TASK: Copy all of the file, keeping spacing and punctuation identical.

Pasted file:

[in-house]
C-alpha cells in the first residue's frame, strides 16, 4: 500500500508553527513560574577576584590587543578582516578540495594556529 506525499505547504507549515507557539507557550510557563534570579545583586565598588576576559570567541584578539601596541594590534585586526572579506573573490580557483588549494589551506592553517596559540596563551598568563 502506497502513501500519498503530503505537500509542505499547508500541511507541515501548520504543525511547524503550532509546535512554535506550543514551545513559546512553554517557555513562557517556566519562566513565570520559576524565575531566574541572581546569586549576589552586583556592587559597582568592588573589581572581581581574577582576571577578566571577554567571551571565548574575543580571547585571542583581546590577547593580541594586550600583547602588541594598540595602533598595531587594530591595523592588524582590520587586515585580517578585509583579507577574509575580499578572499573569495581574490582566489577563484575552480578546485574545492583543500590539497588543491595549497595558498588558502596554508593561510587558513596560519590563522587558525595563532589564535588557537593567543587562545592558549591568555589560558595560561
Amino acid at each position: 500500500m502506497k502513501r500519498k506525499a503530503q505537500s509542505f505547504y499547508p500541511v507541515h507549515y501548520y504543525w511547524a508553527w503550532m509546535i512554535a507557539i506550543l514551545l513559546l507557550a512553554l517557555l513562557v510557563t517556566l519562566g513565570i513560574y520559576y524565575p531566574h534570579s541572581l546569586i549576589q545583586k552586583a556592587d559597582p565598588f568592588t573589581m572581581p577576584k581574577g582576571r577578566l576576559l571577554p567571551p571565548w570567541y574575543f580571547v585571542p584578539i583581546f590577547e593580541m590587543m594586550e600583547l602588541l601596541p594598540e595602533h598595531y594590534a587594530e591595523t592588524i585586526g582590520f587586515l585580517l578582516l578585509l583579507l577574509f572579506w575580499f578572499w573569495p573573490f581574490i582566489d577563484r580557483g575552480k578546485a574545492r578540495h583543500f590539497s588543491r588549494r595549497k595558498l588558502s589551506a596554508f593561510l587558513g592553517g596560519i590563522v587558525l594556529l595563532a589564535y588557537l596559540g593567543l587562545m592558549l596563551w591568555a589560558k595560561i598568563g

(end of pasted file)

[in-house]
C-alpha cells in the first residue's frame, strides 16, 4: 500500500508553527513560574577576584590587543578582516578540495594556529 506525499505547504507549515507557539507557550510557563534570579545583586565598588576576559570567541584578539601596541594590534585586526572579506573573490580557483588549494589551506592553517596559540596563551598568563 502506497502513501500519498503530503505537500509542505499547508500541511507541515501548520504543525511547524503550532509546535512554535506550543514551545513559546512553554517557555513562557517556566519562566513565570520559576524565575531566574541572581546569586549576589552586583556592587559597582568592588573589581572581581581574577582576571577578566571577554567571551571565548574575543580571547585571542583581546590577547593580541594586550600583547602588541594598540595602533598595531587594530591595523592588524582590520587586515585580517578585509583579507577574509575580499578572499573569495581574490582566489577563484575552480578546485574545492583543500590539497588543491595549497595558498588558502596554508593561510587558513596560519590563522587558525595563532589564535588557537593567543587562545592558549591568555589560558595560561
Amino acid at each position: 500500500m502506497k502513501r500519498k506525499a503530503q505537500s509542505f505547504y499547508p500541511v507541515h507549515y501548520y504543525w511547524a508553527w503550532m509546535i512554535a507557539i506550543l514551545l513559546l507557550a512553554l517557555l513562557v510557563t517556566l519562566g513565570i513560574y520559576y524565575p531566574h534570579s541572581l546569586i549576589q545583586k552586583a556592587d559597582p565598588f568592588t573589581m572581581p577576584k581574577g582576571r577578566l576576559l571577554p567571551p571565548w570567541y574575543f580571547v585571542p584578539i583581546f590577547e593580541m590587543m594586550e600583547l602588541l601596541p594598540e595602533h598595531y594590534a587594530e591595523t592588524i585586526g582590520f587586515l585580517l578582516l578585509l583579507l577574509f572579506w575580499f578572499w573569495p573573490f581574490i582566489d577563484r580557483g575552480k578546485a574545492r578540495h583543500f590539497s588543491r588549494r595549497k595558498l588558502s589551506a596554508f593561510l587558513g592553517g596560519i590563522v587558525l594556529l595563532a589564535y588557537l596559540g593567543l587562545m592558549l596563551w591568555a589560558k595560561i598568563g